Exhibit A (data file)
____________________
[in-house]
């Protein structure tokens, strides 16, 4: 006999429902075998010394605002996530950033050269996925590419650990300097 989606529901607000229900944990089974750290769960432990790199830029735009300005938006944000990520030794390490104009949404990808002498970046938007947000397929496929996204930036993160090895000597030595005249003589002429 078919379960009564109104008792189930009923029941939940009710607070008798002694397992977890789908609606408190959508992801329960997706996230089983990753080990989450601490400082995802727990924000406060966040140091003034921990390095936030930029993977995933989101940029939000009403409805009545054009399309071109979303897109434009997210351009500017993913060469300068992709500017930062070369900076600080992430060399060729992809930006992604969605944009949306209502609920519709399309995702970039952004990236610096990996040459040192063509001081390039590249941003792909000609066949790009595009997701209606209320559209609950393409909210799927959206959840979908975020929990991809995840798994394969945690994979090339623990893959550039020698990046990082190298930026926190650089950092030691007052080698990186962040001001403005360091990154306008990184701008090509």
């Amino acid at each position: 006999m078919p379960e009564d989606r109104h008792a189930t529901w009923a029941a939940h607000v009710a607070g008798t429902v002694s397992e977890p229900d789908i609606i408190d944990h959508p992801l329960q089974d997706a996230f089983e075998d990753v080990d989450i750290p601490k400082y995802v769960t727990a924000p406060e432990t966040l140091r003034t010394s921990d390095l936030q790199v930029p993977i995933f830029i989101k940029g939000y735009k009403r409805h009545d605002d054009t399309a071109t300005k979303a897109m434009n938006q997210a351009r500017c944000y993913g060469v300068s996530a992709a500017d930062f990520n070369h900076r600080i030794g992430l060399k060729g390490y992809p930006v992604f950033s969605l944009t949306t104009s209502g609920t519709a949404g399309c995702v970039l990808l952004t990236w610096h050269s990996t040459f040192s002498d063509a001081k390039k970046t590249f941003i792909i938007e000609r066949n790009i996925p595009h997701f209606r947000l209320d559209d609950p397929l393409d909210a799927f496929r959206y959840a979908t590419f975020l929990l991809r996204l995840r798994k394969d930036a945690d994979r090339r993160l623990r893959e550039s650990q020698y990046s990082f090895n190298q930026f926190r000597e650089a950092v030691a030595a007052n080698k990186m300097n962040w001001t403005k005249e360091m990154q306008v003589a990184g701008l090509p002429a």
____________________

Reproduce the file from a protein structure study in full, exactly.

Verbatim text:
[in-house]
């Protein structure tokens, strides 16, 4: 006999429902075998010394605002996530950033050269996925590419650990300097 989606529901607000229900944990089974750290769960432990790199830029735009300005938006944000990520030794390490104009949404990808002498970046938007947000397929496929996204930036993160090895000597030595005249003589002429 078919379960009564109104008792189930009923029941939940009710607070008798002694397992977890789908609606408190959508992801329960997706996230089983990753080990989450601490400082995802727990924000406060966040140091003034921990390095936030930029993977995933989101940029939000009403409805009545054009399309071109979303897109434009997210351009500017993913060469300068992709500017930062070369900076600080992430060399060729992809930006992604969605944009949306209502609920519709399309995702970039952004990236610096990996040459040192063509001081390039590249941003792909000609066949790009595009997701209606209320559209609950393409909210799927959206959840979908975020929990991809995840798994394969945690994979090339623990893959550039020698990046990082190298930026926190650089950092030691007052080698990186962040001001403005360091990154306008990184701008090509």
């Amino acid at each position: 006999m078919p379960e009564d989606r109104h008792a189930t529901w009923a029941a939940h607000v009710a607070g008798t429902v002694s397992e977890p229900d789908i609606i408190d944990h959508p992801l329960q089974d997706a996230f089983e075998d990753v080990d989450i750290p601490k400082y995802v769960t727990a924000p406060e432990t966040l140091r003034t010394s921990d390095l936030q790199v930029p993977i995933f830029i989101k940029g939000y735009k009403r409805h009545d605002d054009t399309a071109t300005k979303a897109m434009n938006q997210a351009r500017c944000y993913g060469v300068s996530a992709a500017d930062f990520n070369h900076r600080i030794g992430l060399k060729g390490y992809p930006v992604f950033s969605l944009t949306t104009s209502g609920t519709a949404g399309c995702v970039l990808l952004t990236w610096h050269s990996t040459f040192s002498d063509a001081k390039k970046t590249f941003i792909i938007e000609r066949n790009i996925p595009h997701f209606r947000l209320d559209d609950p397929l393409d909210a799927f496929r959206y959840a979908t590419f975020l929990l991809r996204l995840r798994k394969d930036a945690d994979r090339r993160l623990r893959e550039s650990q020698y990046s990082f090895n190298q930026f926190r000597e650089a950092v030691a030595a007052n080698k990186m300097n962040w001001t403005k005249e360091m990154q306008v003589a990184g701008l090509p002429a």